Fact: HMRC looks into all sorts of things, all the time. Enquiries and investigations often result in… absolutely nothing at all. It is very common for HMRC to walk away from an enquiry without needing to amend tax returns or to assess more tax. This is one of the fundamental reasons why HMRC should continue to conduct its work in strictest confidence. Unless, perhaps, we adopt what one might call the Scandinavian approach.

Myth 7: Companies with huge turnover that pay little or no tax must be doing something naughty

Fact: If those who take it on themselves to inform the public about tax matters are unable to distinguish between things so fundamentally different as turnover and profit, then they should probably be writing about something else. Anything else.

Myth 8: Companies that pay out dividends while making losses are up to no good

Fact: That is criticising people for taking out what is basically their money, that they will, almost certainly, already have paid tax on. Dividends are paid out of post-tax profits. There’s a clue in there somewhere. Any writer who cannot spot it, or who is so unfamiliar with company accounts that they could not have worked it out already, should probably be writing about something else.

Myth 9: Trusts are dodgy; Deeds of Variation Are Possibly Dodgy – We Need to Check

Fact: Trusts are EVERYWHERE. Your pension scheme may be in a Trust – millions of people are in trust-based schemes. A standard policy for life insurance may well be written into Trust, for very good reason. Parents and guardians hold assets “on Trust” for their minor children/charges. If you want to protect your family’s assets from bad marriages, then the classic legal remedy is a Trust.

Fact: Deeds of Variation are commonplace legal devices and, like Trusts, are used well beyond simply trying to save tax. It would have been really great if our beloved Chancellor were more interested in the facts than scoring pre-election points. A quick chat with a decent solicitor could have cleared things up nicely.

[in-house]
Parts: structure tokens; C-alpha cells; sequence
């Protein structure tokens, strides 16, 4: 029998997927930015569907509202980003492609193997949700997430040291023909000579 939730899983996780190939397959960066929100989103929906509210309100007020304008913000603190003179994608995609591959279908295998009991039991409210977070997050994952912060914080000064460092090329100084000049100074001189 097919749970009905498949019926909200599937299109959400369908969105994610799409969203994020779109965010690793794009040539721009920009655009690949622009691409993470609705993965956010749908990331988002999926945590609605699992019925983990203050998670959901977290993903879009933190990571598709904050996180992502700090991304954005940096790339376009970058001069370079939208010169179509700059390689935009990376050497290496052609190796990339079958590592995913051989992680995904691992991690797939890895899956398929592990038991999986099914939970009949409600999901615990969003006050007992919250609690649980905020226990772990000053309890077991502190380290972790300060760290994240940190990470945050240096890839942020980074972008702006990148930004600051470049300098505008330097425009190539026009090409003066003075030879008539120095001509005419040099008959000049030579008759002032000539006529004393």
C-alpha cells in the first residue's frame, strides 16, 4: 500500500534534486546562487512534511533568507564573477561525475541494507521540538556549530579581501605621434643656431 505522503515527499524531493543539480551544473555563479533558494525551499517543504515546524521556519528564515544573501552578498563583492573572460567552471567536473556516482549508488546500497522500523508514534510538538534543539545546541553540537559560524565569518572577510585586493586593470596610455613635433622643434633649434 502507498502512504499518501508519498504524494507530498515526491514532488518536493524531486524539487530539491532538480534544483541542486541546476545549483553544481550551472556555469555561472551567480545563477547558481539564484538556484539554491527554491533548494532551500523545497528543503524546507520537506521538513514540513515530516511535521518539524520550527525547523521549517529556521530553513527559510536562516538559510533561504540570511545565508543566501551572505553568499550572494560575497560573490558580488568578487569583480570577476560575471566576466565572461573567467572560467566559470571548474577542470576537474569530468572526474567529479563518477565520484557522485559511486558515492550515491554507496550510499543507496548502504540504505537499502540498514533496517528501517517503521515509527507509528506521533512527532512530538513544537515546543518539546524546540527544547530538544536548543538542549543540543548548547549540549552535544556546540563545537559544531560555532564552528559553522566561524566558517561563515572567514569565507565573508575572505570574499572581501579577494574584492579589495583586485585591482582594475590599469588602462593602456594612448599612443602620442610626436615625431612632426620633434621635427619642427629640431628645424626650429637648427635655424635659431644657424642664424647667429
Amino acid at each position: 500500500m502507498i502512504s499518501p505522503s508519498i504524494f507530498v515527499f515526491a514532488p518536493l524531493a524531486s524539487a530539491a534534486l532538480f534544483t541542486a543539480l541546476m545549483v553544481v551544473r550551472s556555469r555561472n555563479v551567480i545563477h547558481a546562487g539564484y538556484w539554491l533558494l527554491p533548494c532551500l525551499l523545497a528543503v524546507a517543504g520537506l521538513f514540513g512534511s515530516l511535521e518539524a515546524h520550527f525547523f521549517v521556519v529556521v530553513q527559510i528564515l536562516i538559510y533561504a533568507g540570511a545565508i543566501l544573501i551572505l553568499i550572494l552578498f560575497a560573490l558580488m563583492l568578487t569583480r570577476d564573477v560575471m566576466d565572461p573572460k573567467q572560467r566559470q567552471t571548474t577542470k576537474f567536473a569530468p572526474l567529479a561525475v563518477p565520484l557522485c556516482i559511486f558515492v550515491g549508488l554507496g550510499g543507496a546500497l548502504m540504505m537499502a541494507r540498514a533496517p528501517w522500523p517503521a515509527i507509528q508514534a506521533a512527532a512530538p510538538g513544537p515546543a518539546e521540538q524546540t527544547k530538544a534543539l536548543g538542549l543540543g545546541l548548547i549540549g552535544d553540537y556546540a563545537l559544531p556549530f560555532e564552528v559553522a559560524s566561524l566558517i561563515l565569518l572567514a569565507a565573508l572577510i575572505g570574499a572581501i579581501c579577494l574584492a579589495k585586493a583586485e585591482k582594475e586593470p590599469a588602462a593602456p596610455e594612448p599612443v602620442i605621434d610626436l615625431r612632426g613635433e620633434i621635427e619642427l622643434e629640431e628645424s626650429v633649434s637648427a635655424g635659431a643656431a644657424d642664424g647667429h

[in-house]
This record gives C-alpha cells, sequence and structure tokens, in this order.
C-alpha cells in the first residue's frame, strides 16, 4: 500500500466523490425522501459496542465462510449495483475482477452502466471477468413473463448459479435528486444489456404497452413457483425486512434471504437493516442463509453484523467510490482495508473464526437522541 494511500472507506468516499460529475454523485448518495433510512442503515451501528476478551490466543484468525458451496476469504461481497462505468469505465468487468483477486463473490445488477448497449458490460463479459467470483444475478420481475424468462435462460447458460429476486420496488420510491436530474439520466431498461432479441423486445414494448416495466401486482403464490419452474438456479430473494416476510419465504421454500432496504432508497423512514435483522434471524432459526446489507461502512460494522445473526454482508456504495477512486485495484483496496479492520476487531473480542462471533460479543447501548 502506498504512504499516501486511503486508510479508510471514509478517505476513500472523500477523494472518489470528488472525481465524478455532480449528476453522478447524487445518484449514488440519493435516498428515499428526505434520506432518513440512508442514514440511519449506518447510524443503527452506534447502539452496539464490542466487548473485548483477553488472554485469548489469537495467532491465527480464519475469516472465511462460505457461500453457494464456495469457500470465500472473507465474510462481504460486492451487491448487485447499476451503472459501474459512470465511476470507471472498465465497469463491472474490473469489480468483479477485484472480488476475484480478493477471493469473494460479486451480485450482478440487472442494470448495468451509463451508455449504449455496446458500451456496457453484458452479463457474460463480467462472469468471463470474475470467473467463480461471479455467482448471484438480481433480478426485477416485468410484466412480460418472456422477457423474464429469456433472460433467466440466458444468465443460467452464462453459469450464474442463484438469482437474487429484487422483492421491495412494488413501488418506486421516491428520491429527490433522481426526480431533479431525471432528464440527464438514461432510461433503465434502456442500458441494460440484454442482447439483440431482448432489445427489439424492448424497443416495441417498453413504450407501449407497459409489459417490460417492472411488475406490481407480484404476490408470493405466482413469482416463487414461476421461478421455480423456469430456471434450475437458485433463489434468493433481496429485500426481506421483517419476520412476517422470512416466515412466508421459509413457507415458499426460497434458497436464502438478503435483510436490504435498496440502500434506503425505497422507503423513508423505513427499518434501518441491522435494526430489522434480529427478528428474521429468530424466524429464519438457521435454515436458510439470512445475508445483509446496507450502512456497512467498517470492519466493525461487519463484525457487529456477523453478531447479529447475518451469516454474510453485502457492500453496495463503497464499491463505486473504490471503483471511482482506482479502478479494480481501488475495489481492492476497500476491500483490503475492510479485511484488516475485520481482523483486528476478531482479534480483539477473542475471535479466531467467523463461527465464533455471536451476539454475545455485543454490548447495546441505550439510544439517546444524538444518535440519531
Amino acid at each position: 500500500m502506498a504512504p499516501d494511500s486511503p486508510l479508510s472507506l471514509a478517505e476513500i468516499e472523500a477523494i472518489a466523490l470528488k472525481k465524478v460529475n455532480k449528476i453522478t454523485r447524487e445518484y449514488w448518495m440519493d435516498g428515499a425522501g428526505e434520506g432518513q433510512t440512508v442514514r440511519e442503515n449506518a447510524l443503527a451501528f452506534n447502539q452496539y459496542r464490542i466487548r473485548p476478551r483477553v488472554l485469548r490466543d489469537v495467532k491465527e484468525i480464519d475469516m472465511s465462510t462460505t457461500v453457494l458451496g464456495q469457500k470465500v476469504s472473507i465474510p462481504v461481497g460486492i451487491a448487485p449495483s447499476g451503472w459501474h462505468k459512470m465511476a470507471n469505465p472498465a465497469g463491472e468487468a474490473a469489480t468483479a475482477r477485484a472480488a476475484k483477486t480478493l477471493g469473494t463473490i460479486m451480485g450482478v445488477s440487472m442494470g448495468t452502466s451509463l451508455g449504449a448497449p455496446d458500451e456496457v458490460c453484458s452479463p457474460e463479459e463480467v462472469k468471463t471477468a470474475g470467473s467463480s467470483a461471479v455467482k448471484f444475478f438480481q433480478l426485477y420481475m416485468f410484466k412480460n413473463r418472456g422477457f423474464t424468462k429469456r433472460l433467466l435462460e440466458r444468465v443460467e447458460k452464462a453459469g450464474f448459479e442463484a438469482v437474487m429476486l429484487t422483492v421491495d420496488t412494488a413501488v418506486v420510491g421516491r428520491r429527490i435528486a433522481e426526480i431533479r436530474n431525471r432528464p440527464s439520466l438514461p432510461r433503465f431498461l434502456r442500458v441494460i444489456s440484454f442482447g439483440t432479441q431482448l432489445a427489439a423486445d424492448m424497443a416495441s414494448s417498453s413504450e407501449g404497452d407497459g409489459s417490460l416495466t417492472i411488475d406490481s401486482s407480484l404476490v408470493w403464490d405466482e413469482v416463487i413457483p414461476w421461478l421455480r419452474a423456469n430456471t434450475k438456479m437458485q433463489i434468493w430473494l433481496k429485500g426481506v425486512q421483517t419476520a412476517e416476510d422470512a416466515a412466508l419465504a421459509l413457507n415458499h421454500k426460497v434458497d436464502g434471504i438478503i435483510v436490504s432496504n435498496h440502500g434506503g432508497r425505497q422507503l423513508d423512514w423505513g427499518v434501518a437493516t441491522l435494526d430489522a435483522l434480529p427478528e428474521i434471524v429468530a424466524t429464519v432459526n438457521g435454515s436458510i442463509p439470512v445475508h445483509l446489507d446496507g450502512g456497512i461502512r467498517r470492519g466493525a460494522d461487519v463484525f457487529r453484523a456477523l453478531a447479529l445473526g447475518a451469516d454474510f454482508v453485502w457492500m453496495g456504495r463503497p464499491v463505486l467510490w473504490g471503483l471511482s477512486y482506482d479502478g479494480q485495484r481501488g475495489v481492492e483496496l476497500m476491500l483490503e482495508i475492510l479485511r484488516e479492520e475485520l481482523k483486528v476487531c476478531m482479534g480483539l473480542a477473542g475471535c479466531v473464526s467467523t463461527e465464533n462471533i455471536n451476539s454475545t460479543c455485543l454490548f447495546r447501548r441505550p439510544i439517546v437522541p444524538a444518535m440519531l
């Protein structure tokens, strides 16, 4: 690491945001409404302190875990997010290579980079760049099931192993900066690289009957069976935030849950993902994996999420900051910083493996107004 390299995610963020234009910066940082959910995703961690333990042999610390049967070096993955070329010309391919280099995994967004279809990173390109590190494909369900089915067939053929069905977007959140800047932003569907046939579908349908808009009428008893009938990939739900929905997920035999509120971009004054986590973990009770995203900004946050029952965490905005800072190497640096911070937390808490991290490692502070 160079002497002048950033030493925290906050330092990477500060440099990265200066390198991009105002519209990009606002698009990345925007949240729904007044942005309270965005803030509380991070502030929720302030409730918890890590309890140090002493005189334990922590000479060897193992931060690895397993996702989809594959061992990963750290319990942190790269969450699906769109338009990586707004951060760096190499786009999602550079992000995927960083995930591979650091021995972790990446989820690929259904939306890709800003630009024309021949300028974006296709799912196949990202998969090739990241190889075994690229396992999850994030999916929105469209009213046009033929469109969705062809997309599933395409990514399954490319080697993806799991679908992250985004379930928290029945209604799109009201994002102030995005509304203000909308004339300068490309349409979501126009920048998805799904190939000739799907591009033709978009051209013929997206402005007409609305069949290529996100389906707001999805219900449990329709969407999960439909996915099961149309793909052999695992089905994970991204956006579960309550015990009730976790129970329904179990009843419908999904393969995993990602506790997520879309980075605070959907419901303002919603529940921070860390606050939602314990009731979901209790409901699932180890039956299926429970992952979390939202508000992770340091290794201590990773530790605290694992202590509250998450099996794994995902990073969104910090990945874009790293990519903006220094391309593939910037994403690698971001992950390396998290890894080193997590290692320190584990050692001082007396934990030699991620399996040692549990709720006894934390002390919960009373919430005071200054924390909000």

Myth 10: Accountants / Tax Advisers / Lawyers spend most of their time devising dodgy tax schemes

Fact: As if we have the time. Most of our time is spent on helping clients with very mundane tax matters, telling them how something should be taxed and helping them to fill in forms or make tax returns. Any time left over is spent also dealing with HMRC enquiries, dissecting reams of new legislation, whingeing about HMRC cutbacks meaning they never answer the phone and catching up on case law. Simply put, there’s neither time nor inclination in the average tax adviser’s working day to kick back and contrive a dodgy scheme. That’s not to say that such specialist advisers do not exist. But they are in a vanishingly small minority.

The rest of this article considers some of these myths in more detail, and tries to shed some light on why tax avoidance is so problematic.

Myth 1: Tax avoidance and tax evasion are basically the same thing

One is criminal, the other is not. If you accept that as being an important distinction, then you might think you are on relatively safe ground here: most people know that tax evasion is a criminal activity. And, with that in mind, I should like to say “you would know if you were doing it or not”. Unfortunately, and with mind-numbing myopia, the government and HMRC conspired recently to introduce a “strict liability” offence for tax evasion. This means that HMRC has only to prove that you did something, and not that you were guilty - that you knew you were doing something wrong.

We are not talking about parking tickets here, but the possibility of ending up in jail. I have previously warned (Strict Liability – Innocence is No Excuse) that, in its own guidance, HMRC recognises that innocents can be caught by the new regime – and seems to be perfectly at ease with the prospect.